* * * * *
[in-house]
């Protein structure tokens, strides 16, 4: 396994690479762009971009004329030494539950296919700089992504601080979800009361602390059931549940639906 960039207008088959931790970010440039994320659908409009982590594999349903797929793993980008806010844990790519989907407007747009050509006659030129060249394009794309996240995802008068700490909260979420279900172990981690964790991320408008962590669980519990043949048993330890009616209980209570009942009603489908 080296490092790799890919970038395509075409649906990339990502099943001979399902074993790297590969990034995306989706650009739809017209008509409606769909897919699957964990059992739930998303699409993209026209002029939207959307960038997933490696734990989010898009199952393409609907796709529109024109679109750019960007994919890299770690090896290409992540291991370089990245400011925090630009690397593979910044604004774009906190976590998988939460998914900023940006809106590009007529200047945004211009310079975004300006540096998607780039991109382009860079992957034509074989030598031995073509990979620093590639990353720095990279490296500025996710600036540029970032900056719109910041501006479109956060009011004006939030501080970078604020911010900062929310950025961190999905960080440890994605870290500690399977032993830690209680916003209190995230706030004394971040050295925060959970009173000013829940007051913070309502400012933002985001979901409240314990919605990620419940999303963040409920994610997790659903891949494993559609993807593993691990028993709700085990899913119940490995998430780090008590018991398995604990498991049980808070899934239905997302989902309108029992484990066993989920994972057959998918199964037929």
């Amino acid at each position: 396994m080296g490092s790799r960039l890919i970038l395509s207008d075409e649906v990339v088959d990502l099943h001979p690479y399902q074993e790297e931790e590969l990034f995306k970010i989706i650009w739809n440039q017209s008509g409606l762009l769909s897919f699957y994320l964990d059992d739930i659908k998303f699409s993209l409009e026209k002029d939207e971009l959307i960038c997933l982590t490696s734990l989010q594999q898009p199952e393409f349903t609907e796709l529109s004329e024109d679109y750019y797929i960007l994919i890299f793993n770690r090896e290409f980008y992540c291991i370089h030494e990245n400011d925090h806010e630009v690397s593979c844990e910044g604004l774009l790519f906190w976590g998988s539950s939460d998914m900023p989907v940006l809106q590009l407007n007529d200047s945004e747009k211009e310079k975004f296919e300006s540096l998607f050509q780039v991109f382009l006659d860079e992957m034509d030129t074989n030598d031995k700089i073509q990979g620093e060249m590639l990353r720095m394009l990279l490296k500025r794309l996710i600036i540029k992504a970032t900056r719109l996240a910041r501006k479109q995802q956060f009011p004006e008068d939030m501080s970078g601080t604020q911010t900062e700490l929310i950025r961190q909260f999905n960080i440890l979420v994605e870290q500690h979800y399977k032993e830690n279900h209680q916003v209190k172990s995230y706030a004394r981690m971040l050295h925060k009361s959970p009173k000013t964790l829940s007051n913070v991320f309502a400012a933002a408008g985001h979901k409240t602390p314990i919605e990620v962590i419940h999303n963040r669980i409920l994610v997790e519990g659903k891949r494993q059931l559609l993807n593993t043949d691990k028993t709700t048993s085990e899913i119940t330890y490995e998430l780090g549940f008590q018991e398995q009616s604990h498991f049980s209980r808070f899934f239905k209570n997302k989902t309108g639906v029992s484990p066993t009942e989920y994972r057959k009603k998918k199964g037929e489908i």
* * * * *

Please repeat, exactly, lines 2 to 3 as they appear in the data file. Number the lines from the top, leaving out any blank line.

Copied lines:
């Protein structure tokens, strides 16, 4: 396994690479762009971009004329030494539950296919700089992504601080979800009361602390059931549940639906 960039207008088959931790970010440039994320659908409009982590594999349903797929793993980008806010844990790519989907407007747009050509006659030129060249394009794309996240995802008068700490909260979420279900172990981690964790991320408008962590669980519990043949048993330890009616209980209570009942009603489908 080296490092790799890919970038395509075409649906990339990502099943001979399902074993790297590969990034995306989706650009739809017209008509409606769909897919699957964990059992739930998303699409993209026209002029939207959307960038997933490696734990989010898009199952393409609907796709529109024109679109750019960007994919890299770690090896290409992540291991370089990245400011925090630009690397593979910044604004774009906190976590998988939460998914900023940006809106590009007529200047945004211009310079975004300006540096998607780039991109382009860079992957034509074989030598031995073509990979620093590639990353720095990279490296500025996710600036540029970032900056719109910041501006479109956060009011004006939030501080970078604020911010900062929310950025961190999905960080440890994605870290500690399977032993830690209680916003209190995230706030004394971040050295925060959970009173000013829940007051913070309502400012933002985001979901409240314990919605990620419940999303963040409920994610997790659903891949494993559609993807593993691990028993709700085990899913119940490995998430780090008590018991398995604990498991049980808070899934239905997302989902309108029992484990066993989920994972057959998918199964037929």
């Amino acid at each position: 396994m080296g490092s790799r960039l890919i970038l395509s207008d075409e649906v990339v088959d990502l099943h001979p690479y399902q074993e790297e931790e590969l990034f995306k970010i989706i650009w739809n440039q017209s008509g409606l762009l769909s897919f699957y994320l964990d059992d739930i659908k998303f699409s993209l409009e026209k002029d939207e971009l959307i960038c997933l982590t490696s734990l989010q594999q898009p199952e393409f349903t609907e796709l529109s004329e024109d679109y750019y797929i960007l994919i890299f793993n770690r090896e290409f980008y992540c291991i370089h030494e990245n400011d925090h806010e630009v690397s593979c844990e910044g604004l774009l790519f906190w976590g998988s539950s939460d998914m900023p989907v940006l809106q590009l407007n007529d200047s945004e747009k211009e310079k975004f296919e300006s540096l998607f050509q780039v991109f382009l006659d860079e992957m034509d030129t074989n030598d031995k700089i073509q990979g620093e060249m590639l990353r720095m394009l990279l490296k500025r794309l996710i600036i540029k992504a970032t900056r719109l996240a910041r501006k479109q995802q956060f009011p004006e008068d939030m501080s970078g601080t604020q911010t900062e700490l929310i950025r961190q909260f999905n960080i440890l979420v994605e870290q500690h979800y399977k032993e830690n279900h209680q916003v209190k172990s995230y706030a004394r981690m971040l050295h925060k009361s959970p009173k000013t964790l829940s007051n913070v991320f309502a400012a933002a408008g985001h979901k409240t602390p314990i919605e990620v962590i419940h999303n963040r669980i409920l994610v997790e519990g659903k891949r494993q059931l559609l993807n593993t043949d691990k028993t709700t048993s085990e899913i119940t330890y490995e998430l780090g549940f008590q018991e398995q009616s604990h498991f049980s209980r808070f899934f239905k209570n997302k989902t309108g639906v029992s484990p066993t009942e989920y994972r057959k009603k998918k199964g037929e489908i």